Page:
I would like to say thank you all of your hard work and support and hope we will have a fantastic year in 2012! God bless!
It’s almost a new year and many of us are looking back on the previous one, reflecting on what we’ve accomplished and what we want for the future. For many of you, that means learning how to incorporate an exercise program to lose weight and get in better shape. If you made a resolution last year to lose weight and didn’t reach it, now’s the time to do it right.
When you’re sore during the days following a workout, you’re most sore when you’ve spent a lot of time NOT moving, like when you wake up in the morning (after hours of lying in bed) or when you take a break at work (after hours of sitting still). These are the times that you notice that soreness the most. But the more you move, the more your muscles loosen up and feel better. That’s the idea behind active recovery—get moving, get that blood pumping, warm up your muscles and break up that soreness.
Put simply, active recovery or “active rest” is sort of a hybrid between resting and exercising. It involves purposely exercising at a low-intensity as a means of helping your body recover from competition, high-intensity exercise, or muscle soreness. And a growing body of research shows that active recovery is more beneficial than passive recovery (completely resting from exercise).
Compared to passive recovery, active recovery can:
And active recovery is simple. You can do pretty much any type of exercise, as long as you keep your intensity lower than what you’d do in a normal workout. Personally, when I get really sore, I like to walk, use the elliptical, or even bike at a comfortable intensity (about 55% to 70% MHR) for at least 30 minutes. Then, I follow up my “recovery” workout with an extended stretching session. It feels good to get moving and really stretch well, and a light workout is a nice change of pace, both mentally and physically.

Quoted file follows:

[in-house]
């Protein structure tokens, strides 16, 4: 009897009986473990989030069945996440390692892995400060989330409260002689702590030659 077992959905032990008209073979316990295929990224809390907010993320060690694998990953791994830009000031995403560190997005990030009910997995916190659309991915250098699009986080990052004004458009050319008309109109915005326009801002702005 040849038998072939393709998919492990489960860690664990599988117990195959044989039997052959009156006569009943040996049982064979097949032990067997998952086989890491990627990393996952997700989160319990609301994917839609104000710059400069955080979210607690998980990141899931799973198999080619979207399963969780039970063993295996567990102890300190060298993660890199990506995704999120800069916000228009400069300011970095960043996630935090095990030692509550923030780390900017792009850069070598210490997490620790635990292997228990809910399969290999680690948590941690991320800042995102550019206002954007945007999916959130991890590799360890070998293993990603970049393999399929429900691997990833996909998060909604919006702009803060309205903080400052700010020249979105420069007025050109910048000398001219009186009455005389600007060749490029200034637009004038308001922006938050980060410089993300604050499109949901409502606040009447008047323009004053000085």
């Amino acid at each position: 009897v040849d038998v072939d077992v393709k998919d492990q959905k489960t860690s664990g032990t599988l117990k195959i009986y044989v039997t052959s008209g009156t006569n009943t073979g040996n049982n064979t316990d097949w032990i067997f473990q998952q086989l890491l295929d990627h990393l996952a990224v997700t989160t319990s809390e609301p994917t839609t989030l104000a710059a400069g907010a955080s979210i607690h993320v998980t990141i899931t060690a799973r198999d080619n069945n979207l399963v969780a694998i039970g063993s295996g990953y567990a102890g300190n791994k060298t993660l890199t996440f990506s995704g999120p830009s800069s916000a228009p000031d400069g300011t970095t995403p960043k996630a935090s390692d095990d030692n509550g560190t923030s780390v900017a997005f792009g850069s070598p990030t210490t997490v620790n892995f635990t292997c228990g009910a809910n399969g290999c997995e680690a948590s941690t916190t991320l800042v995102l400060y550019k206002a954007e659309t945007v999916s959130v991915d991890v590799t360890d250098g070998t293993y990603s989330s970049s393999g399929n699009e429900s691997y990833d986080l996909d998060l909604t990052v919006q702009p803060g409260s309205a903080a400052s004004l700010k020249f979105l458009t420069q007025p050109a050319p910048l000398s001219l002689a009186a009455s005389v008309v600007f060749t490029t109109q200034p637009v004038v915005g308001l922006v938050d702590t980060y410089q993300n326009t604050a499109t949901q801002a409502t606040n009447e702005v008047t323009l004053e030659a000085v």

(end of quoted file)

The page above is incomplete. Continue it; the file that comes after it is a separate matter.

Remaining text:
BONUS FACT: The cool down you do after every workout is actually a form of active recovery. Cooling down does a lot more than help the body return to its resting heart rate and breathing rate. It also prevents post-workout lightheadedness (which can lead to fainting), speeds the removal of lactic acid from the muscles, and helps prevent muscle soreness in the hours and days following a workout. Now I know that most people tend to skip the cool down (and keep in mind that stretching is NOT the same thing as cooling down), but when you know that five minutes is well-spent to help you recover faster and prevent soreness, you might think again before skipping it.
So the next time you’re facing sore muscles that make you want to skip your workout, think again! While you don’t have to go all out when you’re not feeling up to it, a light walk or easy yoga class may be just what your muscles need!
Are you more likely to recovery actively or passively? Now that you know the difference, will you cool down and try active recovery from now on?